The Rows property represents all the rows on the specified worksheet or range.
We are going to use the following example.
Each cell inside the range B2 to C7 has values.
Let’s run the following code.
Delete all rows
Sub DeleteAllRows() Range("B2:C7").Rows.Delete End Sub
It will leave us with a blank worksheet.
That happens because we are deleting all rows in the selected range. In this example, we would have the same effect if we used Range(“B2:C7”).Columns.Delete.
Delete the selected row
In order to delete a single row, we have to use the row number. Let’s delete the second row inside the selected range.
Sub DeleteAllRows() Range("B2:C7").Rows(2).Delete End Sub
If we run the above code, we are going to get the following result.
The second row is removed from the selected range.
Delete a range of rows
You can specify a range inside a range. For example, let’s select the range B2
Range("B2:C7").Rows(2).Delete Range("B2:C7").Rows(3).Delete Range("B2:C7").Rows(4).Delete
But it’s easier and more elegant to use the following code, where you delete these rows using a single line.
Sub DeleteSelectedRows() Range("B2:C7").Rows("2:4").Delete End Sub
After you run it, Excel will remove the rows with the given numbers and you are going to get this result.
If you run the following code, Excel will count all the rows inside the entire worksheet.
Sub CountRowsInsideWorksheet() MsgBox Rows.Count End Sub
The result is 1,048,576 – the number of rows inside a worksheet.
If you want to quickly find the number of rows inside a worksheet, press Ctrl + Down Arrow. The cursor will be instantly moved to the last row.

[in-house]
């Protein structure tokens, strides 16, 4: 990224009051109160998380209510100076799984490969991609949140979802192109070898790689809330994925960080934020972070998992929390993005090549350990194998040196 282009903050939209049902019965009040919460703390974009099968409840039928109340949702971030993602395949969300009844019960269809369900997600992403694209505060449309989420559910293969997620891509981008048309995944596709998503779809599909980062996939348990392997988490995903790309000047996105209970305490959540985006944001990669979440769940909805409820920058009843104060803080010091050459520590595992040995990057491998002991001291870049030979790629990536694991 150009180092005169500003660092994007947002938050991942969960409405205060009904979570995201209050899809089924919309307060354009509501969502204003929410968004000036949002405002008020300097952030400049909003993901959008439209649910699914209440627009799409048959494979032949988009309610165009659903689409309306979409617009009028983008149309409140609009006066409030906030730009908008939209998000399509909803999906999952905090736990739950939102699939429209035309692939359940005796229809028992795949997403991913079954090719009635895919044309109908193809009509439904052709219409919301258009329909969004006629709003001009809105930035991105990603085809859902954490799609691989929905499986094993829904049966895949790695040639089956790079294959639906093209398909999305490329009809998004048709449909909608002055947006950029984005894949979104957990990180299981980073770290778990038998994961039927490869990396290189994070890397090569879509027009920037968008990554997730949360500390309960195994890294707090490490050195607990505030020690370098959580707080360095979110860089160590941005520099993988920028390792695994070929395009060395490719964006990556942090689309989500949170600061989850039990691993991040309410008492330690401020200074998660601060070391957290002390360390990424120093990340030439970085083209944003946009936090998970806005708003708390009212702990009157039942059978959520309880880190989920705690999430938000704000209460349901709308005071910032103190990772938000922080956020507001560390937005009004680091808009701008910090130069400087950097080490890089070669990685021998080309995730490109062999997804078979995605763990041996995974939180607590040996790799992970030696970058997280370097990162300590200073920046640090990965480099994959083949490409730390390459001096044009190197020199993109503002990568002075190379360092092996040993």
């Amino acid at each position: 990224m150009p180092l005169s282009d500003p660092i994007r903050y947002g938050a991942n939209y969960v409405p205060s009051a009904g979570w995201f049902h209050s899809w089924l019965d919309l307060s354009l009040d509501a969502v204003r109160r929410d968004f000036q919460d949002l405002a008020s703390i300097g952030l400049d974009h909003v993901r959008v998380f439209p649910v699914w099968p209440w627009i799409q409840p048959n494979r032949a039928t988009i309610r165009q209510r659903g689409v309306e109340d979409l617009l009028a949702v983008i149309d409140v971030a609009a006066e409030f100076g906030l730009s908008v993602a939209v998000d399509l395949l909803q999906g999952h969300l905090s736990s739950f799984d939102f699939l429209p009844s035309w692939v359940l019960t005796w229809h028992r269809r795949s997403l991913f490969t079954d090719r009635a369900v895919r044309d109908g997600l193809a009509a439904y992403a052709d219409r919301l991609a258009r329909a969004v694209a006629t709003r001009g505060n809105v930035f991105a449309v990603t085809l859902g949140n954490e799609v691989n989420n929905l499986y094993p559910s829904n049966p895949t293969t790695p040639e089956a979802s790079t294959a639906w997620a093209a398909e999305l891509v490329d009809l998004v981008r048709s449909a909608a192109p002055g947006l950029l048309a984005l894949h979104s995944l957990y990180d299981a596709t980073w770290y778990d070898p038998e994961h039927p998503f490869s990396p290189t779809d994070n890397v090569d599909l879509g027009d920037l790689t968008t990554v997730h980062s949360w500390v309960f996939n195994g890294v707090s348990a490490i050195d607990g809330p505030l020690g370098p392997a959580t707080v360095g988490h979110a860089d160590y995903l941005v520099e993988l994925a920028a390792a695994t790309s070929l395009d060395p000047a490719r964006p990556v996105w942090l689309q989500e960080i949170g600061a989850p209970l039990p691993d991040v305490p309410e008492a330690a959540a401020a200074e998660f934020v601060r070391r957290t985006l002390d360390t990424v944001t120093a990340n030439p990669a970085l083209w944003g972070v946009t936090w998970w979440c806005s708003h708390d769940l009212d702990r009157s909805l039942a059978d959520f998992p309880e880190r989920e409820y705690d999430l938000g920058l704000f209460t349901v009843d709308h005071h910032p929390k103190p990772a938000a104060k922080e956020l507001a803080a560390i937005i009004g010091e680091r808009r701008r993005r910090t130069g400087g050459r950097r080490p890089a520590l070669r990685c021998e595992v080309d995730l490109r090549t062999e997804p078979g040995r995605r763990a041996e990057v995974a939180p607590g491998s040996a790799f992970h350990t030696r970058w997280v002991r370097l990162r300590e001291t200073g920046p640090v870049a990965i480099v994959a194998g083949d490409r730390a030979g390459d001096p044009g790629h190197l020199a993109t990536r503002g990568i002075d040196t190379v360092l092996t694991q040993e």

In a similar way, you can get the number of rows inside a range.
Sub CountRowsInsideRange() MsgBox Range("B2:C7").Rows.Count End Sub
The code returns 6.
Highlight even rows
In a lesson about the Range.Row property I showed how you can highlight even rows inside the selected range. This time we are going to achieve the same result using Range.Rows property.
As we know Rows property represents all rows inside the selected range. We have to use indexes to distinguish single rows.
Sub HighlightEvenRows() Set myRange = Range("B2:C7") For i = 1 To myRange.Rows.Count If i Mod 2 = 0 Then myRange.Rows(i).Interior.ThemeColor = xlThemeColorAccent6 End If Next i End Sub
2. First, we assign the selected range to the myRange variable, so we don’t have to use Range(“B2:C7”) all the time.
3. The loop will go from 1 to myRange.Rows.Count, which is 6.
4. For each iteration, it will check whether there is a reminder after division by 2 (modulo). In other words, it will highlight every other row.
This is the result.